Although the DI had been sent in to find evidence against Hunt, to tackle his policing methods that some of the more senior officers were beginning to have problems with, in the end the officer had actually argued against his pensioning off following the train job. Williams had argued that despite his failings, Hunt was a good, if not great, copper. He deserved a second chance. And miraculously, despite very firm arguments against this by a DCI Morgan, Hunt had got it. He had been packed off for 'advanced training', been read the riot act, but been allowed back. The records of beatings had tailed off significantly after that.

So much so that in 1980, she had found a newspaper report of a DCI Hunt being transferred to London to tackle 'emerging threats' due to his 'exceptionally high clear-up record.' Accompanied by a photograph of exactly the same, scowling, rough-edged man that stood before her now. The same man that was now, apparently, talking.

"Sorry...what?" she asked.

"I said, you deaf bint, you can't be Drake, because you're a woman. Now who the hell are you, and be quick, as believe me I'm the last man here you want to be telling porkies to."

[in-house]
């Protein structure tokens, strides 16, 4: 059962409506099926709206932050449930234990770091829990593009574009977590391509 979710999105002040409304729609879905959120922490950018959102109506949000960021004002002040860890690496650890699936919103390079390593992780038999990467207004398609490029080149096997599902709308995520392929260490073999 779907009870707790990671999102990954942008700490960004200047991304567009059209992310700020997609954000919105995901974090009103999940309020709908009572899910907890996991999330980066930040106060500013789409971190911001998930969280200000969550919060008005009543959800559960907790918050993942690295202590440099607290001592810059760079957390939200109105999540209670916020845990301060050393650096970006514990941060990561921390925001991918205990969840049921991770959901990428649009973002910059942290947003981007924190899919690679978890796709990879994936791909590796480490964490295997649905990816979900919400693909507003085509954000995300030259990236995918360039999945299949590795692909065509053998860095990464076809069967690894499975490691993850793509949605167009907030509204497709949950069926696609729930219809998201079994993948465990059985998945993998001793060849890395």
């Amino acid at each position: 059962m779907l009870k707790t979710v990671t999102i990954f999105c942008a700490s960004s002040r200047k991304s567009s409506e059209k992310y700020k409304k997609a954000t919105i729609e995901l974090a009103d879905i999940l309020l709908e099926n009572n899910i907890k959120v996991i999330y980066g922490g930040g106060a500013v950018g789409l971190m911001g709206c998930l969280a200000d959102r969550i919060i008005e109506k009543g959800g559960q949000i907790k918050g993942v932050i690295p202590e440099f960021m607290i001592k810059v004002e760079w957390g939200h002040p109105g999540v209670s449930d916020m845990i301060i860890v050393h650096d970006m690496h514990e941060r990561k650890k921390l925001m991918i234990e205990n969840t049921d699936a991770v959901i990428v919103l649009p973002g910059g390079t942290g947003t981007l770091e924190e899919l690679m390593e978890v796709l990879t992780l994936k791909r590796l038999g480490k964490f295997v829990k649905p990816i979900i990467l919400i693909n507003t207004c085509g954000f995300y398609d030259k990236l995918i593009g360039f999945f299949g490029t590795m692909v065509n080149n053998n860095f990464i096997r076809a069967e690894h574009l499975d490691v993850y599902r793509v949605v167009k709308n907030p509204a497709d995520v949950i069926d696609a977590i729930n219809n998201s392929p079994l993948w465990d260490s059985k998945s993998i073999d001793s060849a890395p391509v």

At which point she had, despite herself, immediately become annoyed. But also, she had realised later, vaguely excited. She was actually meeting this man, whom Sam had detailed so carefully, but whom she had found out, had actually lived. She couldn't help herself. Wherever she was, for this instance, she wanted to rise to the occasion, see whether she could tackle the infamous, nightmarish, Gene Hunt.

So she had retorted: "I am Alex Drake, I'm a psychological profiler, a DCI, and oh yes, thanks for reminding me – wow, I've got tits. But I think you'll find our current PM has too."

At this, Hunt had took a step back, and looked at her, hard. He snarled: "If that's what passes for a woman these days."

"You mean a woman who's not just happy to sit in the kitchen cooking for unappreciative fat bastards like you, well I guess yes." Looking back, she couldn't believe how out of character she had been. She had been so familiar, so judgemental, also... swearier. Like some DCI Tennison character. But it was only natural, she had reasoned with herself later. She knew him already. And he represented...a challenge.